SAN FRANCISCO (KPIX 5) — All of that mask wearing, hand washing and social distancing is not only paying dividends in reducing the spread of COVID-19, but may have another silver lining, in flu season.
“If we’re social distancing the way we’ve been ordered to social distance, I suspect the flu won’t be as contagious as it is in past years,” said Shirin Djavaheri of San Francisco.READ MORE: Puppy Stolen From Vehicle In San Francisco; Suspect Refuses To Cooperate
Researchers say that assumption is proving correct. “We think it’s probably making a big difference. One of the things we do when we’re thinking what our influenza season is gonna look like is we actually look at what the influenza season was like in the Southern Hemisphere,” said Dr. Hayden Schwenk, clinical associate professor at Stanford Medical School.
Data show historically low rates of influenza coming out of southern hemisphere countries such as Australia, Chile and South Africa, which are coming out of winter when flu is most likely to spread.READ MORE: Bay Area COVID-19 Roundup: Crimes Linked To Lockdown-Violating Underground Gatherings; Santa Clara Relaxes Outdoor Gathering Rules
“We think the same principles apply. Those masks that we’re wearing for COVID-19 are probably helping prevent the transmission of influenza and other respiratory viruses,” Schwenk told KPIX 5.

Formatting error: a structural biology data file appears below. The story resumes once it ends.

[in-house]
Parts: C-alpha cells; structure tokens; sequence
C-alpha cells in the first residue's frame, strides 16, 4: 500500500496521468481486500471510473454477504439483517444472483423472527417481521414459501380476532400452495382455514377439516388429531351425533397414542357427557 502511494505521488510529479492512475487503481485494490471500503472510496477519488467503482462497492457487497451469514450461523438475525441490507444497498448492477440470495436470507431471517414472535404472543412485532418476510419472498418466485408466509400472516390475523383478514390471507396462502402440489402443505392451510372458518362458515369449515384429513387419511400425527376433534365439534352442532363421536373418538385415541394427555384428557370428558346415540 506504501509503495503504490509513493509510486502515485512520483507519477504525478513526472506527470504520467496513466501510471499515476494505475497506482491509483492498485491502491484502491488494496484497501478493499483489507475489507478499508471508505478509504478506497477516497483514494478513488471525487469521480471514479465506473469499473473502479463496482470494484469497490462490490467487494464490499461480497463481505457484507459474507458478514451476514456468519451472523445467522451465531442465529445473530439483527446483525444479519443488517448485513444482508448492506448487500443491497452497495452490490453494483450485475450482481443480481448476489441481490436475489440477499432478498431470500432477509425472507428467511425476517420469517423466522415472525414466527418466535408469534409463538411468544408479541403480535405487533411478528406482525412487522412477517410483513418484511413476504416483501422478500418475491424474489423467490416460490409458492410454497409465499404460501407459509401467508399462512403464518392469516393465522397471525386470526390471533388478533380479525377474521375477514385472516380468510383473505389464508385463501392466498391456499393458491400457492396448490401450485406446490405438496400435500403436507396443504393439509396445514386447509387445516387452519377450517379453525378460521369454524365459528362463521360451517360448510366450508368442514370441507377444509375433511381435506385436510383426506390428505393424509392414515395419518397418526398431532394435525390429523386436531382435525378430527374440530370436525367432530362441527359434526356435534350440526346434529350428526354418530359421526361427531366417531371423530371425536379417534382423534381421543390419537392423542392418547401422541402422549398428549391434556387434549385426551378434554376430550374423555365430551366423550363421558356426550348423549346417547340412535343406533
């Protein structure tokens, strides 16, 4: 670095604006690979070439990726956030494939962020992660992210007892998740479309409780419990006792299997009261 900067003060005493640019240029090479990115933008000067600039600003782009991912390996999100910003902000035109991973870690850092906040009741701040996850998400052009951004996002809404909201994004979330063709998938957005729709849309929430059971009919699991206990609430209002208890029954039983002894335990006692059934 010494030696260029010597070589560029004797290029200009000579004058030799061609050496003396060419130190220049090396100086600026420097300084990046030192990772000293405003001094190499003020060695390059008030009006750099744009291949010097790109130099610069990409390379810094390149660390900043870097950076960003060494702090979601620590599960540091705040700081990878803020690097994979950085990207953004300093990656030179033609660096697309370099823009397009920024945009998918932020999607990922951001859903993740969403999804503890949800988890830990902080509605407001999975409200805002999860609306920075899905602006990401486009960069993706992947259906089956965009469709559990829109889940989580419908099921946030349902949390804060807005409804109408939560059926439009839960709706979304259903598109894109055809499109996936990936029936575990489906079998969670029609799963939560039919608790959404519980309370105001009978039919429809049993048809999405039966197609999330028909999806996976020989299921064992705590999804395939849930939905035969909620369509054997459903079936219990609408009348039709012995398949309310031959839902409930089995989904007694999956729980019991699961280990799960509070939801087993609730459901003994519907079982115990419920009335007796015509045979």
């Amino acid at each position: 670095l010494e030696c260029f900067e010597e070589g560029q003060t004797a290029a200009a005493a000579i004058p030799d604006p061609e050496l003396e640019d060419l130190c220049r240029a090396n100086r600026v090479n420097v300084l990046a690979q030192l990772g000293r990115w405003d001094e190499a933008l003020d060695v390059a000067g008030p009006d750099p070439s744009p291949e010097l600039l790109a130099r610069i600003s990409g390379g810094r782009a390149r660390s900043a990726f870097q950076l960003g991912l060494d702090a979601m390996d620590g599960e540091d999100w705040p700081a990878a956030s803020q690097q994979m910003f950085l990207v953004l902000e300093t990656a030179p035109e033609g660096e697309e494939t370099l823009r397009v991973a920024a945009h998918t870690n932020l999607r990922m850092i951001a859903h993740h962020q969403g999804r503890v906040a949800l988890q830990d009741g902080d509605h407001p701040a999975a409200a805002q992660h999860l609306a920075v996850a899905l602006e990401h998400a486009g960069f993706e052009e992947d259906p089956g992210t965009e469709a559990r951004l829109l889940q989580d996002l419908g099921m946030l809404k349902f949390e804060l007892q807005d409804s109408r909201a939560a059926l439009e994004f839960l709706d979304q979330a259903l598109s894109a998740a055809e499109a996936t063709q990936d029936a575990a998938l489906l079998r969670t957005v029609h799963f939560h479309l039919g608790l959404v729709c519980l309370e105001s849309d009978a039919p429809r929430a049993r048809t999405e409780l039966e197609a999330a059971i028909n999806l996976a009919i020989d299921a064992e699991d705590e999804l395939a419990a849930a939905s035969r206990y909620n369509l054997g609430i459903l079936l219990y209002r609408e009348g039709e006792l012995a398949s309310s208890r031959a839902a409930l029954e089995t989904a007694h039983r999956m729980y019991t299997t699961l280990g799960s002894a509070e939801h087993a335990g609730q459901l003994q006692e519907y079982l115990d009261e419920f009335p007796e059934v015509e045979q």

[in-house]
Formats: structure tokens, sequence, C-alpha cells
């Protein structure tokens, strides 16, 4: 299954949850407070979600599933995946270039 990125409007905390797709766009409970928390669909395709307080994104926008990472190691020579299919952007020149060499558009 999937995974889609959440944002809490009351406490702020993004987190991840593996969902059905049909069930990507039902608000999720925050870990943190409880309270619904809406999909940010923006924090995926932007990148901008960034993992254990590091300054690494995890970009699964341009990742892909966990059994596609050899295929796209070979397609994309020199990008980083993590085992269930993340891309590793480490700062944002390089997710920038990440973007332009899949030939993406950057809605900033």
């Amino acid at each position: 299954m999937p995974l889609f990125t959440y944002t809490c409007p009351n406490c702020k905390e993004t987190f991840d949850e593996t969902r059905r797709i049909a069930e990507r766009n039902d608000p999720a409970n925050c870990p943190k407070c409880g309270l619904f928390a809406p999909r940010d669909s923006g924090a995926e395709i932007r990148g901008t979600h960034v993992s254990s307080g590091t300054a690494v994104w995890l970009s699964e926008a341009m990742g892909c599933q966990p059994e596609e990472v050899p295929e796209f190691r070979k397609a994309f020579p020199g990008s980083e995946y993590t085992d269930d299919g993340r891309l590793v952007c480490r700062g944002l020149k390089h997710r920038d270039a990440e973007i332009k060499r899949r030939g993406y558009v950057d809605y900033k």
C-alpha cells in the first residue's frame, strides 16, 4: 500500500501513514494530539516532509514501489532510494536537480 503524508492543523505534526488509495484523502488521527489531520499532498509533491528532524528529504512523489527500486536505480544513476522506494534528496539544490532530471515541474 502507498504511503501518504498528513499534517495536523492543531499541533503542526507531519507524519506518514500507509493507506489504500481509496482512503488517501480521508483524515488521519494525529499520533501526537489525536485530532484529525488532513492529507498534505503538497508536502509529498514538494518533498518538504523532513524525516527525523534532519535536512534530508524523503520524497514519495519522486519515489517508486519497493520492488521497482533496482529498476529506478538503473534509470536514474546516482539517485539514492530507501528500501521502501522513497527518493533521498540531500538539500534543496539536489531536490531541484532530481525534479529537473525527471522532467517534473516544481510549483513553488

That could at least partially be explained by how the two diseases are transmitted. “The transmission is really pretty much the same. The most common transmission for both of these viruses is going to be droplet transmission that happens in the context of close contact – so being within 6 feet of another person who has the infection.”MORE NEWS: Los Altos Hills Man Arrested For Child Porn Possession, Distribution
But, Dr. Schwenk says it’s more important than ever to get your flu shot, because the symptoms of influenza and COVID-19 are so similar. “To try to decrease any potential strains on the health care system – we want to reduce the number of people who are coming in with influenza and the best way to do that is via the influenza vaccine.”